Business Philosophy – Sharing Business Experiences in the Nordic Countries

For many years, I have been eager to develop procurement operations in the Nordic region, which includes Finland, Norway, Sweden, and Denmark. These countries have a combined population of approximately 27,000,000, with Sweden accounting for 10,500,000. The average GDP of the Nordic countries is higher than that of Europe and other countries, particularly in recent years for Norway. Due to the discovery of oil, Norway’s average annual income has increased from US$1,441 in 1960 to US $87,739 in 2023, making it one of the highest-income countries in the world. Ironically, Norway used to lag behind Finland, Denmark, and Sweden, but now it surpasses all Nordic countries. Historically, over a thousand years ago, Denmark, including present-day Norway, Sweden, and Finland, ruled England for several decades and possessed the present Baltic states. Therefore, when mentioning Norway, Danes and Swedes feel a bit bitter and indignant, saying that without oil resources, Norway would not have its current achievements.


The first time I came to the Nordic countries was in 1984. That year, a Dutch friend and I drove from the Netherlands through Germany to Denmark, sometimes taking car ferries as if traveling between states, visiting these countries. We spent more than a week in total, finding some suppliers mainly focused on PVC waste and PE films, which were just types of waste plastics available at that time. In the late 1990s, we established contact with Denmark’s LEGO and Sweden’s Stena, which increased our quantities and provided a stable monthly volume. This continued until 2010, when many businesses from mainland China started competing with us for goods in Europe and America, diverting some quantities to them. Later, mainland China implemented policies banning the import of waste plastics, coupled with amendments to the Basel Convention, limiting the export of most waste plastics. Our imports of recyclable plastics from these countries almost wholly ceased and stagnated. Currently, in these countries, we only import some marine waste plastics from Norway, focusing on fishing nets and ropes and raw materials from Sweden’s petrochemical companies.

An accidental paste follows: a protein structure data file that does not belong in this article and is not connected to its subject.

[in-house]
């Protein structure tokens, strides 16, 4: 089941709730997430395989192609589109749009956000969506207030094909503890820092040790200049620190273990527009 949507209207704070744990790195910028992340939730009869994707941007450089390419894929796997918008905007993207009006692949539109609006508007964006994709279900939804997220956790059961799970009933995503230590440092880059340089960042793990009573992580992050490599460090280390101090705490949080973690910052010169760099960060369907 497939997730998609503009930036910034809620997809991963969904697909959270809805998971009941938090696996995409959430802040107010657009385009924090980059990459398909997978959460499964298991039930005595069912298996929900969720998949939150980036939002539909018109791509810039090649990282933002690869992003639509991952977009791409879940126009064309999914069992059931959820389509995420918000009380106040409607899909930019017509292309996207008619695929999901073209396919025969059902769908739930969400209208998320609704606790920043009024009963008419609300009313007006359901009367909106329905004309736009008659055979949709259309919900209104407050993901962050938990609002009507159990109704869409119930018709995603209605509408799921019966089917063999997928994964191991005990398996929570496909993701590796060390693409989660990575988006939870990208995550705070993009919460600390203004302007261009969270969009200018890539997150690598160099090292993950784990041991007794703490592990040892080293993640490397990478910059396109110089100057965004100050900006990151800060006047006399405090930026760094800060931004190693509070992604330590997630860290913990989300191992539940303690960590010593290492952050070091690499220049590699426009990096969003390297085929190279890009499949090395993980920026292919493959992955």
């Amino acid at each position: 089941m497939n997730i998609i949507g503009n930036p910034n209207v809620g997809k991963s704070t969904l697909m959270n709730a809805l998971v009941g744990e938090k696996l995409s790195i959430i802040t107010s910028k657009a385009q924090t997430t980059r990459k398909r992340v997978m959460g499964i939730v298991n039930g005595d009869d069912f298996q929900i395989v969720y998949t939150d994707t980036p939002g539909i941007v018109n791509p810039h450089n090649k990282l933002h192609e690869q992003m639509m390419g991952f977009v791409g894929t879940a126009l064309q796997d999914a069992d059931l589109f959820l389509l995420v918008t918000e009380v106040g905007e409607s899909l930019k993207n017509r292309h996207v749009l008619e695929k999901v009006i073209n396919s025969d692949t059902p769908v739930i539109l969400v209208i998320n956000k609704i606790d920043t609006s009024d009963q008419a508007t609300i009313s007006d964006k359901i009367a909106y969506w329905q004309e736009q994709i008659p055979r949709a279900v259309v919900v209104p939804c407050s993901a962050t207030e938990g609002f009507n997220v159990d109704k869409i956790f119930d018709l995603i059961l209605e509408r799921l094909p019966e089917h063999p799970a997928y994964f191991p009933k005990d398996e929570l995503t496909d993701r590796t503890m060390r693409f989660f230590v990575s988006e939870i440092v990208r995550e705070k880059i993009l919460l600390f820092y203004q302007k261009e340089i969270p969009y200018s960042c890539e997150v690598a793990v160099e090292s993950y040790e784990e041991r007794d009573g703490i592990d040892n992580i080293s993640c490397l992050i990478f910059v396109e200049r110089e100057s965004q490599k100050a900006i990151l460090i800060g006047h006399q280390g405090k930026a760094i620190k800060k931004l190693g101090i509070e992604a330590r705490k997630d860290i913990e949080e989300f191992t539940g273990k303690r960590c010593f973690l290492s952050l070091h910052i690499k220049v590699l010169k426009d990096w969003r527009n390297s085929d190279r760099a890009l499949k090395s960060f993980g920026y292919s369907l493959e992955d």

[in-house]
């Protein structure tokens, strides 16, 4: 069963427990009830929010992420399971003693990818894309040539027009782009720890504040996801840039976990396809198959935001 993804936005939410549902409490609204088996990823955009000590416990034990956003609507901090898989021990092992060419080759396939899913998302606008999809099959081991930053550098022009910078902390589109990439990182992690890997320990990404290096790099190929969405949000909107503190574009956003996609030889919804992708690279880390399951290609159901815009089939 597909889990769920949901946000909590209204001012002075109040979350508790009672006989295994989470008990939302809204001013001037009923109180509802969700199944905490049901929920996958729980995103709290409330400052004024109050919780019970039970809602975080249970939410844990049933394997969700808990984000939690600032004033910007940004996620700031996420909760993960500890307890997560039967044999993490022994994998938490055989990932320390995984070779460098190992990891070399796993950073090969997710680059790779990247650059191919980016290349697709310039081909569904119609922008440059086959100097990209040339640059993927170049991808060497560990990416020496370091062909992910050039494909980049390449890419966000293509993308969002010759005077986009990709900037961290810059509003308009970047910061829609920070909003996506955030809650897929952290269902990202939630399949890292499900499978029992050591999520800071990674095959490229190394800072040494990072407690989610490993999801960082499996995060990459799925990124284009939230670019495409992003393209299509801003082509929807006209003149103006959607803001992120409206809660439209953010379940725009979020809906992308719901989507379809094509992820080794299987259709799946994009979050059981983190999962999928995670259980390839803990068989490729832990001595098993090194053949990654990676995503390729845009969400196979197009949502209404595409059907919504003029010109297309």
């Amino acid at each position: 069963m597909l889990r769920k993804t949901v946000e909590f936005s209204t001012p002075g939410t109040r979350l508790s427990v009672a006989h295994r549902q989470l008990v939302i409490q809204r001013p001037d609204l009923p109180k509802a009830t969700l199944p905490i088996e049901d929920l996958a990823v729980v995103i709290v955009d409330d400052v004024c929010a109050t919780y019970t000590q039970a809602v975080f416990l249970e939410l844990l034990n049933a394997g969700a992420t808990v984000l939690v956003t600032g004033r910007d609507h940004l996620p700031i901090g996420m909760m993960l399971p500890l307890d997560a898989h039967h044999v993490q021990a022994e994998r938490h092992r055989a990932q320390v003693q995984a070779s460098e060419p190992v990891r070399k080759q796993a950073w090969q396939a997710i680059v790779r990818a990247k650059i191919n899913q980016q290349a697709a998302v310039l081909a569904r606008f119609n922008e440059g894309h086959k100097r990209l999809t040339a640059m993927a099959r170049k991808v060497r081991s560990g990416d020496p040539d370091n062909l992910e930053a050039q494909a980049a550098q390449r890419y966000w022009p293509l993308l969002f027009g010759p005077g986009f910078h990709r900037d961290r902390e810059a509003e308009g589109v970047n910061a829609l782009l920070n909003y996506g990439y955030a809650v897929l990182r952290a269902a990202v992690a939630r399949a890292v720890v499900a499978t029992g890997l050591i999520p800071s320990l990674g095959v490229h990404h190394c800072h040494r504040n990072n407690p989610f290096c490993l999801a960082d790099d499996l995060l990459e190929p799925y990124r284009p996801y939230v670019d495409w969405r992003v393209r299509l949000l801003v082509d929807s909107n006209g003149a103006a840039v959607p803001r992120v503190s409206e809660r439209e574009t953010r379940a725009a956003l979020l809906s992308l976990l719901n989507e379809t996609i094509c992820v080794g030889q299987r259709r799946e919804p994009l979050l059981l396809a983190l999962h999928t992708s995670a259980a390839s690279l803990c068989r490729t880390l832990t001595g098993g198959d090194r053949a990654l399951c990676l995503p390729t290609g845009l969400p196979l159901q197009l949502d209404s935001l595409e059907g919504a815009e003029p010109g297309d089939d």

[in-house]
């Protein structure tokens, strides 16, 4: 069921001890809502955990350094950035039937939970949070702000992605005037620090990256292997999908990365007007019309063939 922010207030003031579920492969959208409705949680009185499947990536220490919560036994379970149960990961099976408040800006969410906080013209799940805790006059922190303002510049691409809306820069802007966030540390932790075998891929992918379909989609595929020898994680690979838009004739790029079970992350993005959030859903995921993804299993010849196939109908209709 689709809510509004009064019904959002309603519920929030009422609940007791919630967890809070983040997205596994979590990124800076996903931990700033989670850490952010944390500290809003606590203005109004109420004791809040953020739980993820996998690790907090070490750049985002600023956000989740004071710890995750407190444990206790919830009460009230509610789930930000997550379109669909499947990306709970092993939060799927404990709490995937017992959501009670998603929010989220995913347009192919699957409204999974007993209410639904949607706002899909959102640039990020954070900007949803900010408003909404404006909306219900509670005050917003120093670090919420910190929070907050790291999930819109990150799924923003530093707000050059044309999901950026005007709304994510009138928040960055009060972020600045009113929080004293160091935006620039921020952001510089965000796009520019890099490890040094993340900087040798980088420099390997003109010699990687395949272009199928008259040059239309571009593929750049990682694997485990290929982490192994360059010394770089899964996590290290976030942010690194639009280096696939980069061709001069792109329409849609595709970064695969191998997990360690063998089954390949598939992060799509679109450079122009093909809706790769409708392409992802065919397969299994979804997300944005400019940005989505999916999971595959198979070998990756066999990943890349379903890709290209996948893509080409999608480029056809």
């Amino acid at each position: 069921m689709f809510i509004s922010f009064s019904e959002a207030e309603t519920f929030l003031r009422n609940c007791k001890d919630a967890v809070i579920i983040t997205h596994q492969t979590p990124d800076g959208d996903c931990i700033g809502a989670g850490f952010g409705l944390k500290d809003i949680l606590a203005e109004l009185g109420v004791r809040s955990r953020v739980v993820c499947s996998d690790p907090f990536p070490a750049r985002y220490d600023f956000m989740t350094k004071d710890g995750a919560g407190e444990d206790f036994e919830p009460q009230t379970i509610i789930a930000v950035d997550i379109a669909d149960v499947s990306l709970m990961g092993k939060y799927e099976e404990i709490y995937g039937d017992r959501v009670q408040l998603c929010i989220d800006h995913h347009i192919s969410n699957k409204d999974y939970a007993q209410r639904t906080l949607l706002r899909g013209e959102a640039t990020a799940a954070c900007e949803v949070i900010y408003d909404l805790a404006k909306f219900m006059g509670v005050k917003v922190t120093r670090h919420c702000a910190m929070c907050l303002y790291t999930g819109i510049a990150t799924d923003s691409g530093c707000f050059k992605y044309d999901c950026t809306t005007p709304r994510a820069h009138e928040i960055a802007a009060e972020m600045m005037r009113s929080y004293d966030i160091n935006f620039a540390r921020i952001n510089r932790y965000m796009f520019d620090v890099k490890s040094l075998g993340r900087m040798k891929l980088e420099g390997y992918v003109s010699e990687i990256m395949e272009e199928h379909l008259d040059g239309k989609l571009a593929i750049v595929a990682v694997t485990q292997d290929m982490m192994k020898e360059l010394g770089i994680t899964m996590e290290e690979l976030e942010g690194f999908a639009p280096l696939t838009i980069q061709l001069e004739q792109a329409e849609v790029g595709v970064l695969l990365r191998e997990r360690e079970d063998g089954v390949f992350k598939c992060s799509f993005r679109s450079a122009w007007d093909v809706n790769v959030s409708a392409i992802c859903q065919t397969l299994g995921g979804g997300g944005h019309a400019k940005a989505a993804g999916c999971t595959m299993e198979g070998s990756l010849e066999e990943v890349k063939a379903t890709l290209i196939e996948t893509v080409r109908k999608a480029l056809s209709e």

Many countries’ policies prohibit the import and export of waste plastics. With the implementation of the Basel Convention, although their goal is to recycle waste under the premise of environmental protection, the recycling rate remains below 9%. The main reason is that recycling waste plastics requires sorting, classifying, and cleaning to produce recycled materials. Europe, the United States, and other developed countries need more essential resources to classify and recycle the diverse range of recyclable materials. Despite the current sorting methods, equipment like infrared and electrostatic technology, and the widespread use of AI in developed and developing countries, basic manual sorting can only be effectively carried out in labor-resourceful countries. Moreover, most recycled materials are used in the most populous countries in Southeast Asia. Current policies are indeed detrimental to environmental protection and resource allocation.



Original by Dr. Steve Wong

May 31,2024

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